Where do I even start. How about with day 1.
Day 1. From snowy PDX to Amsterdam, and onto vibrant Arusha.
A 10.5 hour flight here, a layover there, and a final 9.5 hour flight just for fun. Stopping in Amsterdam, we celebrated the New Year with 9 am Heinekens. Gelukkig Nieuwjaar! It's midnight at home, right? 20 hours of traveling later, we were welcomed into the open arms, or long lines, of Tanzania customs and breathed in the hot air of Arusha, Tanzania. Gathering our bags and reorienting ourselves to what felt like morning in America, but was night time in Africa we moved along to Rivertrees Country Inn for the night. Driving through the night, you heard the sounds of the radio from late night snack shacks, watched the stars twinkle above you, and observed the people walking around, conversing and enjoying each others presence. Rivertrees Country Inn, such a luxurious, beautiful resort. They welcomed us with a "Jambo", gave us delicious hibiscus juice and tucked us in until we woke for a wonderful, Tanzanian brekky.
The grounds were beautiful and green, with monkeys running from roof to roof. You could hear their chants and the sound of the moving branches as they glided from roof top to trees and back again. The hot air reminded me of Thailand, and the welcoming culture reminded me of Morocco. You could hear the calls of zebras and hornbills, too. "Mambo!" we said to one another. This means, "What's up, how are you?" "Poa," the other would respond. This means, "Good," or "Cool."
- There are >120 cultural groups in Tanzania, and mostly everyone comes from a different tribe. Our guide, Freddy, the most wonderful and genuine human being, comes from Chagga tribe, a tribe originating near Arusha/Mt. Kilimanjaro area. During our time we had the opportunity to meet, hang out with, and learn about 4 different tribes.
- Olduvai Gorge, an important paleoanthropological site which shows significant developments amongst hominids (early humans), is mispronounced due to German error. Instead of Ole-doo-vai, it's actually pronounced Ole-doo-pai.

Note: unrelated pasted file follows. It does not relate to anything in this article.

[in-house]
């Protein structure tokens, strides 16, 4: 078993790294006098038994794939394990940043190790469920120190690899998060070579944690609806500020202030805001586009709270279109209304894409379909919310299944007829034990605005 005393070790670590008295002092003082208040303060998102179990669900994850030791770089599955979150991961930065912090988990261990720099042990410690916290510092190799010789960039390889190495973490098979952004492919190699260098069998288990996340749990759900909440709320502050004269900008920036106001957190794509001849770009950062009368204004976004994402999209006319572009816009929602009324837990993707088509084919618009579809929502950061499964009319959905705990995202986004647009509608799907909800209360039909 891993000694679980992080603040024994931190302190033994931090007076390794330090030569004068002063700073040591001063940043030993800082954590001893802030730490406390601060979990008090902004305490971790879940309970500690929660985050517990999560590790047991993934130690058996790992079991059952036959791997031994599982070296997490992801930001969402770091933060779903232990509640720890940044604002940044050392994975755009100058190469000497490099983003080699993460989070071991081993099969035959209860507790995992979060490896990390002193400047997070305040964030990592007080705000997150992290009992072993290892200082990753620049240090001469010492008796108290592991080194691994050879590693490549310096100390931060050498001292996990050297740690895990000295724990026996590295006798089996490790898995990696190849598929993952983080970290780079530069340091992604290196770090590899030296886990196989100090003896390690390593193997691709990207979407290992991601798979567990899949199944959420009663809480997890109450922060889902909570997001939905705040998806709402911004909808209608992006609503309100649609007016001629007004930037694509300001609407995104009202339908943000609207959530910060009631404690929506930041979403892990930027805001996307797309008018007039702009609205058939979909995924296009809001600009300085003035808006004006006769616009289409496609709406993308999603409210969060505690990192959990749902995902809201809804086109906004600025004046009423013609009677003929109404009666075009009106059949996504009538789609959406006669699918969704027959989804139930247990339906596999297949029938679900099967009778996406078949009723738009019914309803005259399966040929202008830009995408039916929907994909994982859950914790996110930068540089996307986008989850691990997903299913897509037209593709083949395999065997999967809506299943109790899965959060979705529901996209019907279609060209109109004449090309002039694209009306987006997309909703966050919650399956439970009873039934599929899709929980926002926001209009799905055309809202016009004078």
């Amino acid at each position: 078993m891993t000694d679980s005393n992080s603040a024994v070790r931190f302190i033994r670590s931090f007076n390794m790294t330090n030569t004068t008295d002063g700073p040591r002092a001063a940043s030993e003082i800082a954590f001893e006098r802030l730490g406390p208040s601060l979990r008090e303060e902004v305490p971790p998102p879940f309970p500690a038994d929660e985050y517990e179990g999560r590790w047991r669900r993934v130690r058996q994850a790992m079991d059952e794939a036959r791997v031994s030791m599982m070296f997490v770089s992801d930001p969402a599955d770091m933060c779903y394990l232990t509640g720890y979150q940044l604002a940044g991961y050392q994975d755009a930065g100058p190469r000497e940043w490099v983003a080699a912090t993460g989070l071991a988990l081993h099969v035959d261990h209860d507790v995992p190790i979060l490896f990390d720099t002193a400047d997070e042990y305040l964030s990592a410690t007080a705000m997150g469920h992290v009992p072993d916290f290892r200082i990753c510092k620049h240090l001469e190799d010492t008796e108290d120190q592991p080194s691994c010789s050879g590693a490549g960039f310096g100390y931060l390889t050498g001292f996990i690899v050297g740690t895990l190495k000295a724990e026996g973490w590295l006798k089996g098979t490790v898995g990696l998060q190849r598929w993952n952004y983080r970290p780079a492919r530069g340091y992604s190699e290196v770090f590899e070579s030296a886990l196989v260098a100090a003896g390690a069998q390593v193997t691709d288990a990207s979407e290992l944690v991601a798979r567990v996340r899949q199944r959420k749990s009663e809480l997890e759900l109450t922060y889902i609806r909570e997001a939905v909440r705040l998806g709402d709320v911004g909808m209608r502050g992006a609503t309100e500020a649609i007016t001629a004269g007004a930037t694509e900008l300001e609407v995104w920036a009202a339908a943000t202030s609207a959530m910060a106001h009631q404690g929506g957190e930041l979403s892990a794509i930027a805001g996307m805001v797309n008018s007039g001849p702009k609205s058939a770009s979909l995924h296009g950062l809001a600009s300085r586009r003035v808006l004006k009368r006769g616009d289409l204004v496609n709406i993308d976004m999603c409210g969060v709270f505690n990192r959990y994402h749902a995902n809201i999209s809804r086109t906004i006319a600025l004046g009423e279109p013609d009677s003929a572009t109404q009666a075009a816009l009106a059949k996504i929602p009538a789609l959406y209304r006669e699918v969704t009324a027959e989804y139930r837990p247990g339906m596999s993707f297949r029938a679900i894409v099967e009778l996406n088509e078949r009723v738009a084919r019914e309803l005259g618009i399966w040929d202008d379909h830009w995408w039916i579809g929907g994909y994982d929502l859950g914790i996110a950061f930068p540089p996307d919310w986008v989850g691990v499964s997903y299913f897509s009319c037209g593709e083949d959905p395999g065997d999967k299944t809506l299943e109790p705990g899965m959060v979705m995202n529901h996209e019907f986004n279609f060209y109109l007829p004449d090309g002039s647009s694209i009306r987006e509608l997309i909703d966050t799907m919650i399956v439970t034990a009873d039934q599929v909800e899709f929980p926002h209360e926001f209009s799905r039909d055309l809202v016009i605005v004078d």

- Serengeti is a UNESCO World Heritage Site, known for its zebra/wildebeest migration.
- Tarangire National Park is known for its elephants, with Botswana coming in as #2.
Quote of the day:
"Once the lights go off, the animals might come close. You might hear the lions and hyenas, but if you're inside your tent you'll be safe." Oh good, there might be lions and hyenas, but my nylon tent will protect me. The experience looking back was really cool, but during-- really terrifying. Luckily nothing bad happened and we all came home with all limbs in tact. Camping was a rush, and midnight peeing a challenge.
Day 2. Exploring Tarangire.
The day was filled with exploring the great Tarangire National Park. From the morning on, we had our hearts set on finding elephants. Driving around we saw waterbucks, gazelles, a red billed hornbill (think Zazu in Lion King), giraffes, zebras, hyenas, dik diks (really small, cute gazelle type animals), and lots of other animals and birds (lilac breasted rollers, superb starlings, etc). Finally heading back to camp having not spotted any elephants yet, we were a bit sad; but when we turned the corner into camp guess what peaceful giants were there to welcome us for breakfast?! You're right, elephants. They were standing by our tents, eating and cooling themselves. Did you know that for every time an elephant flaps its ears, its body temperature is cooled by 1 degree? So cool. Elephants are such amazing, beautiful creatures. We must do our best to help fund, protect and educate against poaching, especially having seen the repercussions of poaching. The results are a stark decline of elephants in parks across Africa, the world, and Tarangire National Park. If we don't change quickly, we could lose African elephants in ~20 years (CNN.com).